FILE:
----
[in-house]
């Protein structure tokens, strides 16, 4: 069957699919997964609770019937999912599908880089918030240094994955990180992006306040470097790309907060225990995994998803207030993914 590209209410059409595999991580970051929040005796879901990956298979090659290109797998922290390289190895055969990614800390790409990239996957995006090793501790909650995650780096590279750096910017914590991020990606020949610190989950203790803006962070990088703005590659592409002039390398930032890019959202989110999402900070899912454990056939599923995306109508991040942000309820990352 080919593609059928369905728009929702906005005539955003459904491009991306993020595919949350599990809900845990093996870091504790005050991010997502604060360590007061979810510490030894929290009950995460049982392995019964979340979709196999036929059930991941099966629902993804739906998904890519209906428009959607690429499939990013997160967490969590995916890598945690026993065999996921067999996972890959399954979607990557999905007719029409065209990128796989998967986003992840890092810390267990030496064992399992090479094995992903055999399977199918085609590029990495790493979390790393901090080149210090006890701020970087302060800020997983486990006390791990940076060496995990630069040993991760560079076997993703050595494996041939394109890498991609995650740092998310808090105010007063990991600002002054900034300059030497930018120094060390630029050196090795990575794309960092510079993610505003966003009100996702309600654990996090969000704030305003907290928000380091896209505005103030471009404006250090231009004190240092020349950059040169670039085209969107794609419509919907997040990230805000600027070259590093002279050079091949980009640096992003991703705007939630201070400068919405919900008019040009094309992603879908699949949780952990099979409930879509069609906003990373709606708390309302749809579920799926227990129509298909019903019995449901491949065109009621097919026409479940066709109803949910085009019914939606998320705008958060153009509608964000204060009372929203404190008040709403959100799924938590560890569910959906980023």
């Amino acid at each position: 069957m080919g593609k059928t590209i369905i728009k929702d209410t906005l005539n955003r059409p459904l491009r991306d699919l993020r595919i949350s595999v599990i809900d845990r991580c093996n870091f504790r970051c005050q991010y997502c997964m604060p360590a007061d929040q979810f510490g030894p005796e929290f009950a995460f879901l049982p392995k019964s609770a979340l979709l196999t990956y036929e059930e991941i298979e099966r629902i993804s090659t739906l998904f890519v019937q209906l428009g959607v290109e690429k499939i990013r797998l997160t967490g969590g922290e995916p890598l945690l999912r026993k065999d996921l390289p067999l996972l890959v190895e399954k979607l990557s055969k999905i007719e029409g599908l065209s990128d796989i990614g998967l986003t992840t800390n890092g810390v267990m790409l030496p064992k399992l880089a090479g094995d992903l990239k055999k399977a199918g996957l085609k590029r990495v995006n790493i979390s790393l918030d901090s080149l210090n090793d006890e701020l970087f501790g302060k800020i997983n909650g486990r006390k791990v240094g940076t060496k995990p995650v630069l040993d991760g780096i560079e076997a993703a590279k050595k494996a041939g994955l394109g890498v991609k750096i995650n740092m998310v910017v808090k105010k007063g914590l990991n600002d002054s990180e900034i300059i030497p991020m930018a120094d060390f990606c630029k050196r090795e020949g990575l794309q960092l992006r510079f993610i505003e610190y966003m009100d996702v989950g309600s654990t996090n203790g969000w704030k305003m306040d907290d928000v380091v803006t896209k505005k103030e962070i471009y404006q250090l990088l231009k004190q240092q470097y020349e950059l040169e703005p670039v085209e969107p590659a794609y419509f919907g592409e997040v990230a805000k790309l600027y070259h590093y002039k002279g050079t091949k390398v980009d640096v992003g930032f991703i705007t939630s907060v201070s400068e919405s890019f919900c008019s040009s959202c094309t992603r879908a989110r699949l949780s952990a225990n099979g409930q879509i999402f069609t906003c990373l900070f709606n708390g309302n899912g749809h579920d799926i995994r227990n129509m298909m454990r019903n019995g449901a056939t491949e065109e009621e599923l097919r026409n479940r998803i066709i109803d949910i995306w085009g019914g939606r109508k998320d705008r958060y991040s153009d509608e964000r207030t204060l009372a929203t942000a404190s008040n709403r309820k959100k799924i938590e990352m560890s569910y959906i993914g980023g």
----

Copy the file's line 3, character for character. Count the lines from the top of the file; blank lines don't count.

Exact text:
């Amino acid at each position: 069957m080919g593609k059928t590209i369905i728009k929702d209410t906005l005539n955003r059409p459904l491009r991306d699919l993020r595919i949350s595999v599990i809900d845990r991580c093996n870091f504790r970051c005050q991010y997502c997964m604060p360590a007061d929040q979810f510490g030894p005796e929290f009950a995460f879901l049982p392995k019964s609770a979340l979709l196999t990956y036929e059930e991941i298979e099966r629902i993804s090659t739906l998904f890519v019937q209906l428009g959607v290109e690429k499939i990013r797998l997160t967490g969590g922290e995916p890598l945690l999912r026993k065999d996921l390289p067999l996972l890959v190895e399954k979607l990557s055969k999905i007719e029409g599908l065209s990128d796989i990614g998967l986003t992840t800390n890092g810390v267990m790409l030496p064992k399992l880089a090479g094995d992903l990239k055999k399977a199918g996957l085609k590029r990495v995006n790493i979390s790393l918030d901090s080149l210090n090793d006890e701020l970087f501790g302060k800020i997983n909650g486990r006390k791990v240094g940076t060496k995990p995650v630069l040993d991760g780096i560079e076997a993703a590279k050595k494996a041939g994955l394109g890498v991609k750096i995650n740092m998310v910017v808090k105010k007063g914590l990991n600002d002054s990180e900034i300059i030497p991020m930018a120094d060390f990606c630029k050196r090795e020949g990575l794309q960092l992006r510079f993610i505003e610190y966003m009100d996702v989950g309600s654990t996090n203790g969000w704030k305003m306040d907290d928000v380091v803006t896209k505005k103030e962070i471009y404006q250090l990088l231009k004190q240092q470097y020349e950059l040169e703005p670039v085209e969107p590659a794609y419509f919907g592409e997040v990230a805000k790309l600027y070259h590093y002039k002279g050079t091949k390398v980009d640096v992003g930032f991703i705007t939630s907060v201070s400068e919405s890019f919900c008019s040009s959202c094309t992603r879908a989110r699949l949780s952990a225990n099979g409930q879509i999402f069609t906003c990373l900070f709606n708390g309302n899912g749809h579920d799926i995994r227990n129509m298909m454990r019903n019995g449901a056939t491949e065109e009621e599923l097919r026409n479940r998803i066709i109803d949910i995306w085009g019914g939606r109508k998320d705008r958060y991040s153009d509608e964000r207030t204060l009372a929203t942000a404190s008040n709403r309820k959100k799924i938590e990352m560890s569910y959906i993914g980023g």